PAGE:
COMACARE study group. Aarhus University Hospital: Thomas Birkelund, Susanne Ilkjaer and Hans Kirkegaard; Central Finland Central Hospital: Raili Laru-Sompa, Anni Pulkkinen, Mikko Reilama and Sinikka Tolmunen; Helsinki University Hospital: Minna Bäcklund, Jonna Heinonen, Johanna Hästbacka, Pekka Jakkula, Nina Lundbom, Marcus Norrgård, Marjatta Okkonen, Ville Pettilä, Markus B Skrifvars, Tarja Suhonen, Marjaana Tiainen, Tuukka Tikka, Marjut Timonen, Jussi Toppila, Miia Valkonen and Erika Wilkman; Jorvi Hospital: Teemu Hult and Tuomas Oksanen; Kuopio University Hospital: Stepani Bendel, Elina Halonen, Sari Rahikainen, Saija Rissanen and Eija Vaskelainen; North Karelia Central Hospital: Tanja Eiserbeck, Sirkku Heino, Helena Jyrkönen, Matti Reinikainen, Johanna Räsänen and Tero Surakka; Päijät-Häme Central Hospital: Talvikki Koskue, Petteri Kujala, Pekka Loisa and Marika Lähde; Tampere University Hospital: Jari Kalliomäki, Sari Karlsson, Atte Kukkurainen and Simo Varila.

Funding

Independent funding support has been received from the Finnish Medical Foundation, Medicinska Understödsföreningen Liv och Hälsa, Sigrid Juselius Stiftelse and Finska Läkaresällskapet. HZ is a Wallenberg Scholar supported by grants from the Swedish Research Council (#2018–02532), the European Research Council (#681712), and Swedish State Support for Clinical Research (#ALFGBG-720931).

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Affiliations

Authors

Contributions

JL analysed the results and was responsible for preparing the manuscript. AA, AP and PM designed the study, analysed the results and were major contributors in writing the manuscript. JT contributed to the study design, was responsible for the assessment of neurological outcomes at six months and reviewed the manuscript. MS designed the study, obtained funding, actively recruited patients and was a major contributor to the writing of the manuscript. KB and HZ performed blood biomarker measurements. EW, JH, MR and PL recruited patients for the study. All authors reviewed and approved the final manuscript.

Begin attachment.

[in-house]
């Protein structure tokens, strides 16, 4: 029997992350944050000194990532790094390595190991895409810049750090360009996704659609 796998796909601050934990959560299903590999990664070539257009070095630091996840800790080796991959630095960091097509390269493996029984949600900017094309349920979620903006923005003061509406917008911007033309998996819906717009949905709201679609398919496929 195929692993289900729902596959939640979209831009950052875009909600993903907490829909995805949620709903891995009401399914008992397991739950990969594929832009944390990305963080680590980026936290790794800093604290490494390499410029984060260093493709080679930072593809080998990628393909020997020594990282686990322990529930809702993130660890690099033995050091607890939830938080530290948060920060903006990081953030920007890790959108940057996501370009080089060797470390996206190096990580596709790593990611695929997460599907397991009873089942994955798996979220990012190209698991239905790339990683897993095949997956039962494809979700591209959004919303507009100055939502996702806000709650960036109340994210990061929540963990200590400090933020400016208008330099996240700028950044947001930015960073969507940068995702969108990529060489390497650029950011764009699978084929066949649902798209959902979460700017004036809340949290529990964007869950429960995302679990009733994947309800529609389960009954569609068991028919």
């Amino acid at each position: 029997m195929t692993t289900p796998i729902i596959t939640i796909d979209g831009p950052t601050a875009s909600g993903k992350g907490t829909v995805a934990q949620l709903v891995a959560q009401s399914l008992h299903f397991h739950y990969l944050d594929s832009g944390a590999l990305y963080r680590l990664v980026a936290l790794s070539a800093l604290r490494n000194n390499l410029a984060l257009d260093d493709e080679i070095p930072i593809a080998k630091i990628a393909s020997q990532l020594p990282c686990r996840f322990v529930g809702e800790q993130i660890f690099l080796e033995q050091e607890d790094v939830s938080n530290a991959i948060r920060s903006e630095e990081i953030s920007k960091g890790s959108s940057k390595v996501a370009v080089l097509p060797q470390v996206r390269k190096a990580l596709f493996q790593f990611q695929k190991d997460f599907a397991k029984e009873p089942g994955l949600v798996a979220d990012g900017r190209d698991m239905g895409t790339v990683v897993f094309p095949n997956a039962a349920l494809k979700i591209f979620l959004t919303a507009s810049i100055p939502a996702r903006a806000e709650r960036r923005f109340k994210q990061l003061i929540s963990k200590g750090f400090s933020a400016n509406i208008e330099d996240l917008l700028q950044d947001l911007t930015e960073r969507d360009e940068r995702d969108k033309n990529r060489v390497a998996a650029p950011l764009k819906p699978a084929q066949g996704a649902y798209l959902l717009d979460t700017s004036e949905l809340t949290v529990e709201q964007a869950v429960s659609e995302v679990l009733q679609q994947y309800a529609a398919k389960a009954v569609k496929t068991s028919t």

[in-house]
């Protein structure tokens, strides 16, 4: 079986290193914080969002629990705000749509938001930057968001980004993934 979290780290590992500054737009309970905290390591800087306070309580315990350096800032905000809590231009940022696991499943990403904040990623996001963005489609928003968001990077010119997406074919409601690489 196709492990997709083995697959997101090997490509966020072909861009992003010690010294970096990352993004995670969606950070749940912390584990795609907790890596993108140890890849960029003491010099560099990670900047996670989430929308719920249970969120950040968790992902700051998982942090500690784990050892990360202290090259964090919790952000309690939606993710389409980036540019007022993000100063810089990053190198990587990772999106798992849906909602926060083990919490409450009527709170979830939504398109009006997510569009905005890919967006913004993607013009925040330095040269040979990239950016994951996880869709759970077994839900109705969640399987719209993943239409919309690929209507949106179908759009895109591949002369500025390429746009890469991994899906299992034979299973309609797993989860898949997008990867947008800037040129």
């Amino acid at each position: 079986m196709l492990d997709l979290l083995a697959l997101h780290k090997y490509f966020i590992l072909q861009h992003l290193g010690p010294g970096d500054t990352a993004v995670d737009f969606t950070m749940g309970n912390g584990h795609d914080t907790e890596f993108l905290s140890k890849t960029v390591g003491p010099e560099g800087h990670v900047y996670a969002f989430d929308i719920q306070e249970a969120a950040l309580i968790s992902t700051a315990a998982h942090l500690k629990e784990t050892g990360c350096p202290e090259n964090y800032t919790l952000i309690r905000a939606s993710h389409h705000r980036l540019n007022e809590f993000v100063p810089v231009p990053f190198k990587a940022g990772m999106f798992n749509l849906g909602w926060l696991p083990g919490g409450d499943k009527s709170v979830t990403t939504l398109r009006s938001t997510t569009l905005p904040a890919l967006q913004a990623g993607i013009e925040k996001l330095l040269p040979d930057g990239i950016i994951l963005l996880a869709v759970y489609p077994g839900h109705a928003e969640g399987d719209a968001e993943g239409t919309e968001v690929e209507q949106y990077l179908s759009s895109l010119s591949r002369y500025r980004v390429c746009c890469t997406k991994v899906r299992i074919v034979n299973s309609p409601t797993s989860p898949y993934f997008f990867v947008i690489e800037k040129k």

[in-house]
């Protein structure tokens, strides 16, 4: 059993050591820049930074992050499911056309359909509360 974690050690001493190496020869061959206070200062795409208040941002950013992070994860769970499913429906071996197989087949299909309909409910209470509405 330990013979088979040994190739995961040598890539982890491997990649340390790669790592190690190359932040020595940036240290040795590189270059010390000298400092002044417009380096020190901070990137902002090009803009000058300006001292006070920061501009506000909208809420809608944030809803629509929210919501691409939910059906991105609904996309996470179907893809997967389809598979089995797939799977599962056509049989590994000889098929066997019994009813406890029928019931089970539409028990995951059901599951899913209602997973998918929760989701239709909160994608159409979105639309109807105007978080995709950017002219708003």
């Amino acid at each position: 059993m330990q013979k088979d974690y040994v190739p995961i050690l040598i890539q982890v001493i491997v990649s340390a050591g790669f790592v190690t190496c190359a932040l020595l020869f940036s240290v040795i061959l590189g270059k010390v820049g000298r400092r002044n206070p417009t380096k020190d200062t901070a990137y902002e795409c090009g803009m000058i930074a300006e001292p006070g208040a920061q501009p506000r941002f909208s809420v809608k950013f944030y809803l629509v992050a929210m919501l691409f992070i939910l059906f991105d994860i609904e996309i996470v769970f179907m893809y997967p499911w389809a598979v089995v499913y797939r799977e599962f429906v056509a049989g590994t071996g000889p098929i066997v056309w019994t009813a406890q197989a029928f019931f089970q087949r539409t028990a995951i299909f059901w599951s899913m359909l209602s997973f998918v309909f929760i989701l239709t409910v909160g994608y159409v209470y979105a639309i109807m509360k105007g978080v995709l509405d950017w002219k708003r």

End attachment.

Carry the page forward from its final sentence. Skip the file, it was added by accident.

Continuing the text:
Corresponding author

Correspondence to Johanna Laurikkala.

Ethics declarations

Ethics approval and consent to participate

The COMACARE study protocol was approved by the research ethics committees of the Northern Savo District, Finland (Decision No. 295/2015) and the Midtjylland region, Denmark (Decision No. 1-10-72-163-16). In addition, the trial protocol was approved by the institutional review board at each participating hospital.

Consent for publication

Not applicable.

Competing interests

HZ has served at scientific advisory boards for Eisai, Denali, Roche Diagnostics, Wave, Samumed, Siemens Healthineers, Pinteon Therapeutics, Nervgen, AZTherapies and CogRx, has given lectures in symposia sponsored by Cellectricon, Fujirebio, Alzecure and Biogen, and is a co-founder of Brain Biomarker Solutions in Gothenburg AB (BBS), which is a part of the GU Ventures Incubator Program (outside submitted work). Markus Skrifvars reports a lecture fee and travel grant from BARD Medical (Ireland). Erika Wilkman reports an external research support agreement (Research-Devices Grant, INVOS) with Medtronic (Covidien Ag).

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Supplementary Information

Additional file 1.

The mixed linear analysis of OptTOx, OptMAP, upper and lower MAP bounds and MAP range for maintained CVR in the 23 factorial design groups.

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Laurikkala, J., Aneman, A., Peng, A. et al. Association of deranged cerebrovascular reactivity with brain injury following cardiac arrest: a post-hoc analysis of the COMACARE trial. Crit Care 25, 350 (2021). https://0-doi-org.brum.beds.ac.uk/10.1186/s13054-021-03764-6

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Keywords

  • Cerebrovascular reactivity
  • Out-of-hospital cardiac arrest
  • Hypoxic-ischaemic brain injury